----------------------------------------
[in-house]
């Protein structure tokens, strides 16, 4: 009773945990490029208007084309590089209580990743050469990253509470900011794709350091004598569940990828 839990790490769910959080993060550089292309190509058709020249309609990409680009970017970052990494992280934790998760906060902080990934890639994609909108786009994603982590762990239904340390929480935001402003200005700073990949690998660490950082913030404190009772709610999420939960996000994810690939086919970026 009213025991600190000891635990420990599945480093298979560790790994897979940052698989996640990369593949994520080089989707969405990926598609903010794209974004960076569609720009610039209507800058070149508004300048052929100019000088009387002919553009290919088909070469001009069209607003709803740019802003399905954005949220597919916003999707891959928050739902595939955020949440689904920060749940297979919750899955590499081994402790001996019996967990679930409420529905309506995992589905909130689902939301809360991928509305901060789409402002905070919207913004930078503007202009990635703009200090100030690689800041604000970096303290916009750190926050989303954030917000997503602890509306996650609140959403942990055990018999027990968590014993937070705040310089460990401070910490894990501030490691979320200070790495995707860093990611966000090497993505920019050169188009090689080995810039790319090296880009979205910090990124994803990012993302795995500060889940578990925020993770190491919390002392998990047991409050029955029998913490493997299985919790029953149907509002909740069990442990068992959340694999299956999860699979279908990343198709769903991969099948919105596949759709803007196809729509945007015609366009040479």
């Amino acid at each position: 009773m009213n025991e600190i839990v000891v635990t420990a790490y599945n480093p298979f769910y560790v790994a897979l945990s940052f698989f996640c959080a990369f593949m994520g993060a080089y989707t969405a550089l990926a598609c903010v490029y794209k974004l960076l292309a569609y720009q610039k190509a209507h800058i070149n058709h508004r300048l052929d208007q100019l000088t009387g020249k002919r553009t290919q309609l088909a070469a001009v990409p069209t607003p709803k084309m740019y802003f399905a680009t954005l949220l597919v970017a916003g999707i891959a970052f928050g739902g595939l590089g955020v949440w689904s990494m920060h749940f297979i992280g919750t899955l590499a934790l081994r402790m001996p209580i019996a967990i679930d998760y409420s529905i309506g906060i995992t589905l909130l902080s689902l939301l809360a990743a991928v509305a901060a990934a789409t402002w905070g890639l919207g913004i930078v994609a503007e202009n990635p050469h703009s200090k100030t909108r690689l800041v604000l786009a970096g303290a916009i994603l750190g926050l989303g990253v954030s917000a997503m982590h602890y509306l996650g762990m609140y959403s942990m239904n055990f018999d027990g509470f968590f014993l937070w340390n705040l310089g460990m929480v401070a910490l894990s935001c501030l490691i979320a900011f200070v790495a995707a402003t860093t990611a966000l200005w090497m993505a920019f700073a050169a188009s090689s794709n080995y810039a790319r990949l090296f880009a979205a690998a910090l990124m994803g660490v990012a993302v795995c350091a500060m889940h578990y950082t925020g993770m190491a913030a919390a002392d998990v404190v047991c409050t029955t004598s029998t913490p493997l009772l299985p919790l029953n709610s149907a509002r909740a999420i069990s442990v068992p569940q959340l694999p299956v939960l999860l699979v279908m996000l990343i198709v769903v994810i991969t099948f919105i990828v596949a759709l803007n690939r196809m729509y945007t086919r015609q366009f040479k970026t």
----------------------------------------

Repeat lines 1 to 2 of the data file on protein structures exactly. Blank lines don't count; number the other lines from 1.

[in-house]
């Protein structure tokens, strides 16, 4: 009773945990490029208007084309590089209580990743050469990253509470900011794709350091004598569940990828 839990790490769910959080993060550089292309190509058709020249309609990409680009970017970052990494992280934790998760906060902080990934890639994609909108786009994603982590762990239904340390929480935001402003200005700073990949690998660490950082913030404190009772709610999420939960996000994810690939086919970026 009213025991600190000891635990420990599945480093298979560790790994897979940052698989996640990369593949994520080089989707969405990926598609903010794209974004960076569609720009610039209507800058070149508004300048052929100019000088009387002919553009290919088909070469001009069209607003709803740019802003399905954005949220597919916003999707891959928050739902595939955020949440689904920060749940297979919750899955590499081994402790001996019996967990679930409420529905309506995992589905909130689902939301809360991928509305901060789409402002905070919207913004930078503007202009990635703009200090100030690689800041604000970096303290916009750190926050989303954030917000997503602890509306996650609140959403942990055990018999027990968590014993937070705040310089460990401070910490894990501030490691979320200070790495995707860093990611966000090497993505920019050169188009090689080995810039790319090296880009979205910090990124994803990012993302795995500060889940578990925020993770190491919390002392998990047991409050029955029998913490493997299985919790029953149907509002909740069990442990068992959340694999299956999860699979279908990343198709769903991969099948919105596949759709803007196809729509945007015609366009040479």